What's the difference between a dork, a nerd, and geek? (This isn't a riddle with a clever answer, it's a question.) All three words are ones that we hear frequently, and some of us use them frequently. But what's the difference? To some extent, they're the same. We certainly use them in the same way. But they're different too. They're only slightly different, but each of them has their own particular implications.

These are the definitions I found in my dictionary . . .   
dork: n.  a dull, stupid person.
nerd: n. U.S. slang. 1. a person without coordination or grace; a clumsy person. 2. a person who is not hip; square.
geek: n. U.S. Slang.  1. a freak in a carnival troupe whose act consists of eating live animals. 2. any freakish or perverted person; degenerate.

     Don't know about you, but I found those definitions quite unsatisfactory. Slang is obviously not the dictionary's strong point. I've never met anyone who thought that "nerd" means "clumsy," have you? And as for "geek," that may be the original definition; but I'm certainly not accusing my brother of eating live animals when I call him a "geek."
Next, here's some definitions from dictionary.com
dork: Slang . a silly, out-of-touch person who tends to look odd or behave ridiculously around others; a social misfit.
nerd: 1. a stupid, irritating, ineffectual, or unattractive person. 2. an intelligent but single-minded person obsessed with a non-social hobby or pursuit.
geek: 1. a computer expert or enthusiast (a term of pride as self-reference, but often considered offensive when used by outsiders.) 2. a peculiar or otherwise disagreeable person, especially one who is perceived to be overly intellectual. 3. a carnival performer who performs sensationally morbid or disgusting acts, such as biting off the head of a live chicken.

     That's a little better. Although I still can't get rid of the live chicken bit. The word "geek" has disgusting origins, okay people!? I totally agree with definition number one, though: a computer expert or enthusiast. That sounds right to me. But still, dictionary definitions don't necessarily equal real-life definitions.
     Personally, I think that "geek" and "nerd" are extremely similar. However, I think that "geek" is usually applied to someone who is obsessed with computers and technology. Whereas "nerd," in my opinion, is a more loose term. For instance, a nerd could be someone who is always buried in a book, but doesn't know a thing about computers. Then again, a nerd could be completely obsessed with computers. Does that sort of make sense? Go back to dictionary.com definition number two. an intelligent but single-minded person obsessed with a non-social hobby or pursuit. In my opinion, a nerd could be obsessed with math, books, technology . . . that sort of thing.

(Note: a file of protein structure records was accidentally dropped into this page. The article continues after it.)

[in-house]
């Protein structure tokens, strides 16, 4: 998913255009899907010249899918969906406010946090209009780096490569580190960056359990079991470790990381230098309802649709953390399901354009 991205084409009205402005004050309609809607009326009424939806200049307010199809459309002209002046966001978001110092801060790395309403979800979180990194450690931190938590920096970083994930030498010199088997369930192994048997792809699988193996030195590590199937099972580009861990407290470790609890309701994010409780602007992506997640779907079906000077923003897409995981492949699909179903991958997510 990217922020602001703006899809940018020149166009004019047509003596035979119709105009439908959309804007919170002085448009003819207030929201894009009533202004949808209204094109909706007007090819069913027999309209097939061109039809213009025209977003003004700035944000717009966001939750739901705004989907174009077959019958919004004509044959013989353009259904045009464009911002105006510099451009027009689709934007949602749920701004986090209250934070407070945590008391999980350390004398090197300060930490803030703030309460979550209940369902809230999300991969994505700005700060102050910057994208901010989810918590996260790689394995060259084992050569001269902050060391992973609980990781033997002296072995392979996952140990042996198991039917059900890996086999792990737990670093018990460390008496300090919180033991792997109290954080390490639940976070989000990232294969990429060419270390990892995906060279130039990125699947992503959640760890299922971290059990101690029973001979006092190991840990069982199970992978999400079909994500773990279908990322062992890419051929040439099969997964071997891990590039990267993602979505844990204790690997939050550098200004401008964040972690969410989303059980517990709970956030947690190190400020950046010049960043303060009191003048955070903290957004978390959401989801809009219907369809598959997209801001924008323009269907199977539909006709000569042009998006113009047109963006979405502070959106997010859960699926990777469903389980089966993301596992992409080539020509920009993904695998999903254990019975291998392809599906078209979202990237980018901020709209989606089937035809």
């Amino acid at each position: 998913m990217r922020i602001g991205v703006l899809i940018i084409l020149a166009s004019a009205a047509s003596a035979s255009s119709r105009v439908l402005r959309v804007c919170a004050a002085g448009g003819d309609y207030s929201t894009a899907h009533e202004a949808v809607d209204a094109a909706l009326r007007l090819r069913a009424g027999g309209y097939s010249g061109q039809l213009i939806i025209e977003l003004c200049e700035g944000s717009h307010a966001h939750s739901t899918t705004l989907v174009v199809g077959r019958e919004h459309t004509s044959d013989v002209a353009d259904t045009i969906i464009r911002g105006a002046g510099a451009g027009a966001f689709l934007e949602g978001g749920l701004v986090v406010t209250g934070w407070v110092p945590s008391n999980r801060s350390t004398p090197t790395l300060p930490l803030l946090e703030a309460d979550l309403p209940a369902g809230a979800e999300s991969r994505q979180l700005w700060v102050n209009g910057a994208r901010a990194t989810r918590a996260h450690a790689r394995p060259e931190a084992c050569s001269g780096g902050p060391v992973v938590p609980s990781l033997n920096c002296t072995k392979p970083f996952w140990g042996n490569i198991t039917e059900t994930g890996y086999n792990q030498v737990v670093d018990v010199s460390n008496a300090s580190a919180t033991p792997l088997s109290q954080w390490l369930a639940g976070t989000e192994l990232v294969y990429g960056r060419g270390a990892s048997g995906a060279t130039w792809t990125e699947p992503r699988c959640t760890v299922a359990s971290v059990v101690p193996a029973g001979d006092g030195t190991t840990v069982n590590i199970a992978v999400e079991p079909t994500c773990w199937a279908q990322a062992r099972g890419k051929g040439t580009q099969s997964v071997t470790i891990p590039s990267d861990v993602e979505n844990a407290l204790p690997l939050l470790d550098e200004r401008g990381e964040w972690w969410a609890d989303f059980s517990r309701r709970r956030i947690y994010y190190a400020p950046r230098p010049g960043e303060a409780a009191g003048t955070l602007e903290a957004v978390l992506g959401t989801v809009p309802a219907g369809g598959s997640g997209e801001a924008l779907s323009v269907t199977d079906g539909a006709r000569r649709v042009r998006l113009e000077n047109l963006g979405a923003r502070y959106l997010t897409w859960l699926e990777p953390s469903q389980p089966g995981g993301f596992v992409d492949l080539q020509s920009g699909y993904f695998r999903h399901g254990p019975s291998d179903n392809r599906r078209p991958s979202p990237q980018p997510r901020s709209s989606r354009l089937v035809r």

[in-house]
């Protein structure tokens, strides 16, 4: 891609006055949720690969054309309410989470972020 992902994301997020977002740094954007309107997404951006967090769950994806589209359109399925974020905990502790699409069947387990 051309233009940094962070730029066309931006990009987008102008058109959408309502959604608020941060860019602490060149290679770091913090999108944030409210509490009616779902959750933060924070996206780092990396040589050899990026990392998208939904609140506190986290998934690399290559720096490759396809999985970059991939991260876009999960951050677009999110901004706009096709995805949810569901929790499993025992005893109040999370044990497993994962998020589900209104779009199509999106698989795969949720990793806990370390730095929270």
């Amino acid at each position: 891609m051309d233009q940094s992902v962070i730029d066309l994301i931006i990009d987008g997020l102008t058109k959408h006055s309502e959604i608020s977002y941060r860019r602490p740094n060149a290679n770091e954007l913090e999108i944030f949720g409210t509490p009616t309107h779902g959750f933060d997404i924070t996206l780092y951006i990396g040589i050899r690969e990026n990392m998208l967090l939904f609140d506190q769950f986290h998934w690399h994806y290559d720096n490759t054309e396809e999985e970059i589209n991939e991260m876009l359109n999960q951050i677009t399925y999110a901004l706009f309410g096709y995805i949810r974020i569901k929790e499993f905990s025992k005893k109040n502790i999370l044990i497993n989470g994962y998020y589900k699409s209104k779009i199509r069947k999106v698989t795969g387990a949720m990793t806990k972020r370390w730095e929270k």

All in all, I think that both "geek" and "nerd" could be loosely defined as "an intellectual misfit." But as for "dork"? Personally, I see it as a more derogatory term. For me, "dork" has nothing to do with intellectual powers. It's just a term for someone who is socially awkward and annoying. Like a kid who tucks his shirt in his pants, or has really bad hair, or sticks his face too close to people. A dork is just a plain old social misfit. Nothing intellectual or cool about it.

     I think the main thing about all three terms is context. Like that one definition said, "geek" is a term of pride as self-reference, but it's considered an insult when it's used by outsiders. Honestly, these days "geek" and "nerd" both seem to be a new cool. Dork? I'm not sure about that one, but I think there's a few people who find pride in being a dork. I think "dork" could be used as a term of endearment as well.
     Isn't slang weird? I wonder how many people have different perceptions of the words "dork," "nerd," and "geek." What do you think they mean? Are they insults or compliments? For those who don't live in the US, are they terms that other countries use, or is it just US slang?

P.S. Did you know that Dr. Seuss invented the word "nerd"? 
P.P.S. Sorry if this was long and boring.
P.P.P.S. What about candy Nerds? Anyone like them? Me!
P.P.P.P.S. That finger-people picture doesn't have anything to do with nerds, geeks, or dorks. Deal with it. 


  1. Australian's definitions for dork, geek, and nerd are pretty much what you said.

    I think they can be used in a lot of ways. For instance, "Come here you little dork!" can be a term of digust or endearment. Funny the way the language works.

    I never knew Dr. Seuss made up nerd. Isn't that interesting?

  2. Okay, I'm thinking twice before I call anyone a "geek". :) Biting off the head of a live chicken? Can I say gross? Definately not the definition of a geek (in my brain anyway).

    PS your post wasn't long and boring! Actually, I think your writing is really engaging and entertaining. awesome fun to read anyway... :D

  3. Hey Lydia, I love your posts. Have you ever looked at urbandictionary.com? It can be funny, helpful, and really off color at times. Yet, I use it some times when I want to see what people think a word means. WARNING: It can be really inappropriate too!!

  4. i wrote up an awesome comment lats night when my internet turned into a pumkin.
    lets just say i seriously love this post:D

  5. I also wrote a post about dorks a few posts back, snap! I love your take on it. :) And wow those definitions are off, especially the first ones! Great job. :)